Since the invention of gunpowder there has been endless debate over the mythical “best all-around cartridge.” There are all sorts of contenders, but one can make a really convincing argument for the .30-06 as that cartridge.
The 9.3x62 Mauser came about as an affordable way to tackle Africa's dangerous game. And it continues to be one of the world's most versatile medium-bore cartridges.
The .270 Winchester is a red-hot round and has become one of the favorites of hunters. Building this cartridge's popularity was famed outdoor writer Jack O'Connor, who used and wrote extensively about the .270.
For years, the .30-30 was North America's most popular cartridge. It's acclaim, in part, was driven by its usefulness as a deer hunting round and as a top performing cartridge in lever-action rifles.
When it comes to pistol ammo, there is perhaps no more renowned cartridge than the .45 ACP. The heavy round earned its stripes and grew in popularity after nearly three-quarters of a century of service as the U.S. Military's sidearm.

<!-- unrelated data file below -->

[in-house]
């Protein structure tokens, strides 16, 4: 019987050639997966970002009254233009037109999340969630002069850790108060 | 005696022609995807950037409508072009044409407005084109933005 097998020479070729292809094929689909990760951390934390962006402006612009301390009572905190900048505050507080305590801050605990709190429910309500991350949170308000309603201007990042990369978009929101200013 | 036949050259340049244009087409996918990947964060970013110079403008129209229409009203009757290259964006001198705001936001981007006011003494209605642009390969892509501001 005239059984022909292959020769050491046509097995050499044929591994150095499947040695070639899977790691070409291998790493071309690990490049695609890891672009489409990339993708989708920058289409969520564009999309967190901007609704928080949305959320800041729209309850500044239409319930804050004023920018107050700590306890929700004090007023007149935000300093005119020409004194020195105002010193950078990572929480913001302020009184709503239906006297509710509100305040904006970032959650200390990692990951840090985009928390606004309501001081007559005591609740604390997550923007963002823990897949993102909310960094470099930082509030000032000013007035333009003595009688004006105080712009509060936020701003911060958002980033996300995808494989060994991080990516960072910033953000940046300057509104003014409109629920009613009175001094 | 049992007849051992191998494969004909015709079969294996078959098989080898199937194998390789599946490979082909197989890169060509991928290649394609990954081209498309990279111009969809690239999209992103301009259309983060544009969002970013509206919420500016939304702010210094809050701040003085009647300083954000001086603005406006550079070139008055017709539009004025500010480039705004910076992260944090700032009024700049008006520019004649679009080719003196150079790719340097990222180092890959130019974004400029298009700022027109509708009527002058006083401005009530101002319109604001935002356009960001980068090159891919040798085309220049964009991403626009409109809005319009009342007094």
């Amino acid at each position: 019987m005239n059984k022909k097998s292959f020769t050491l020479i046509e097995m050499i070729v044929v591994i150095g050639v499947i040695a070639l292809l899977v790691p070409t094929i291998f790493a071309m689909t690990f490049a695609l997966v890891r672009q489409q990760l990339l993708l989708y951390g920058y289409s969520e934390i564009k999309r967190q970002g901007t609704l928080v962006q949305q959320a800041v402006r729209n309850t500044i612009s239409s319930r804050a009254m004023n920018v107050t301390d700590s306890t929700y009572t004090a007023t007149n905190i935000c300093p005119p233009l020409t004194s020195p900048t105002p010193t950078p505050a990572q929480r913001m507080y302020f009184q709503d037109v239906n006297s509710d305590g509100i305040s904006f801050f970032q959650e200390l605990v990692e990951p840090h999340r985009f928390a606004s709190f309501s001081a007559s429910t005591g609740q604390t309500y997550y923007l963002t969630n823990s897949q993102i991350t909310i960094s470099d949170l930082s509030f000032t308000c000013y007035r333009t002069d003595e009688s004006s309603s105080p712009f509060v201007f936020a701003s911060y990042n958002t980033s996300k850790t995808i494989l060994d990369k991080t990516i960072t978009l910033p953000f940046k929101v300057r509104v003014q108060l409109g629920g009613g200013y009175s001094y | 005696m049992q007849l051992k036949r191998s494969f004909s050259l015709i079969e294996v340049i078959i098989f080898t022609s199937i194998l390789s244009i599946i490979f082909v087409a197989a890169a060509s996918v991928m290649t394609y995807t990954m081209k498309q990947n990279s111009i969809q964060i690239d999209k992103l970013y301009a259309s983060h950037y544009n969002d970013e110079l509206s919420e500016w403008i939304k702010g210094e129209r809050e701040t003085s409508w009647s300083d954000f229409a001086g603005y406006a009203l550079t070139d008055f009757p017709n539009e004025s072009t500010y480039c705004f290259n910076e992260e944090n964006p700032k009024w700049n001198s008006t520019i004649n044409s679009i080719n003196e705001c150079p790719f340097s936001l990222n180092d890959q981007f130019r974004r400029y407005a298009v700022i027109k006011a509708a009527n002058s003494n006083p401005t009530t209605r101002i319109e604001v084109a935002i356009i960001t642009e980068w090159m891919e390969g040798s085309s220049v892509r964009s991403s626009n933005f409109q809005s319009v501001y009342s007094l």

Renowned British firm Holland & Holland came up with the .375 H&H more than 100 years ago. But to this day, the medium-bore cartridge is among the most versatile hunting rounds available.
The 7mm Mauser, also known as the .275 Rigby, was an influential cartridge. Paul Mauser's creation went on to hold sway over the design of both military and sporting cartridges in the 20th Century.
There is perhaps no more ubiquitous round than the .22 rimfire. It is a pretty safe bet that the first round most shooters sent down range came from the petite, yet practical cartridge.
There are all sorts of cartridges, with all kinds of applications. But when the rubber hits the road, what makes a great cartridge? Well, dear readers, that is a complicated subject, but not one devoid of an answer.